Rural–urban migration and urban identity differentiation in China

Shenghua Xie, Juan Chen, Zengyang Xu

Research output: Journal article publicationJournal articleAcademic researchpeer-review

3 Citations (Scopus)


Previous studies on the social identity of rural-urban migrants in China have often neglected the fact that migration is highly selective. Consequently, the findings generally suffer from survival bias. To overcome this problem, we construct an analytical framework to differentiate six subgroups: rural residents with no migration experience, returned migrants, rural-urban migrants, new urban residents through elite approaches, new urban residents through policy dividends, and urban natives. Employing logistic regression, propensity score matching, and propensity score-based marginal mean weighting through stratification, this study analyzes the 2013 Chinese General Social Survey data and confirms that the urban identity of rural residents, rural-urban migrants, new urban residents, and urban natives changed from weak to strong. The sources of urban identity can be ascribed to three aspects: urban experience, hukou conversion, and generational replacement, among which hukou conversion is the most important. The findings indicate that incorporating rural-urban migrants whose identity status may have changed into the analysis helps overcome the problem of survival bias. This method can be further used to reveal other issues related to rural-urban migration in urbanizing China. Moreover, theories concerning international migrants in western countries should be critically appraised before being applied to explain the social integration of internal migrants in different social contexts.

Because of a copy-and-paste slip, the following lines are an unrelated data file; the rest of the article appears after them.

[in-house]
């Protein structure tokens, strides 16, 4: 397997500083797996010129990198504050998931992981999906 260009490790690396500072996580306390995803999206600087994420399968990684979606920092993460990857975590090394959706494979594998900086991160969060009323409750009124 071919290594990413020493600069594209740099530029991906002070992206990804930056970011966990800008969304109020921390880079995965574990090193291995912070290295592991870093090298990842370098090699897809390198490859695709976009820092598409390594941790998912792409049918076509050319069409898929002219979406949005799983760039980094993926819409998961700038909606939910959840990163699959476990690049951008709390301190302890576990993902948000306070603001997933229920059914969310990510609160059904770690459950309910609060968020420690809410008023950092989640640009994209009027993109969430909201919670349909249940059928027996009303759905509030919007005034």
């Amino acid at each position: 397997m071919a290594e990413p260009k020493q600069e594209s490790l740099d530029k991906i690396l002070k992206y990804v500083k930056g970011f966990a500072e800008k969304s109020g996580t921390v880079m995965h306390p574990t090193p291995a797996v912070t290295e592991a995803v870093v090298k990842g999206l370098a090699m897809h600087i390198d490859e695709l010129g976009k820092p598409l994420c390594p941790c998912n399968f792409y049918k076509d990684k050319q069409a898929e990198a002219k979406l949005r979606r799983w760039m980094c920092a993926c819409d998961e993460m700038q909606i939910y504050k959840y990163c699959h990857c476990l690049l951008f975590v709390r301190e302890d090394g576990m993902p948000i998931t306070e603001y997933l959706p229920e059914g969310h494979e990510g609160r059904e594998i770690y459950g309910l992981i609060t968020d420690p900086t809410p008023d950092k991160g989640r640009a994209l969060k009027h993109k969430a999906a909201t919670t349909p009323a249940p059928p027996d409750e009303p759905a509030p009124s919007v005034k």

Original languageEnglish
JournalEurasian Geography and Economics
Publication statusAccepted/In press - 2023


  • China
  • hukou
  • migration
  • Rural-urban migrants
  • urban identity

ASJC Scopus subject areas

  • Geography, Planning and Development
  • Economics and Econometrics


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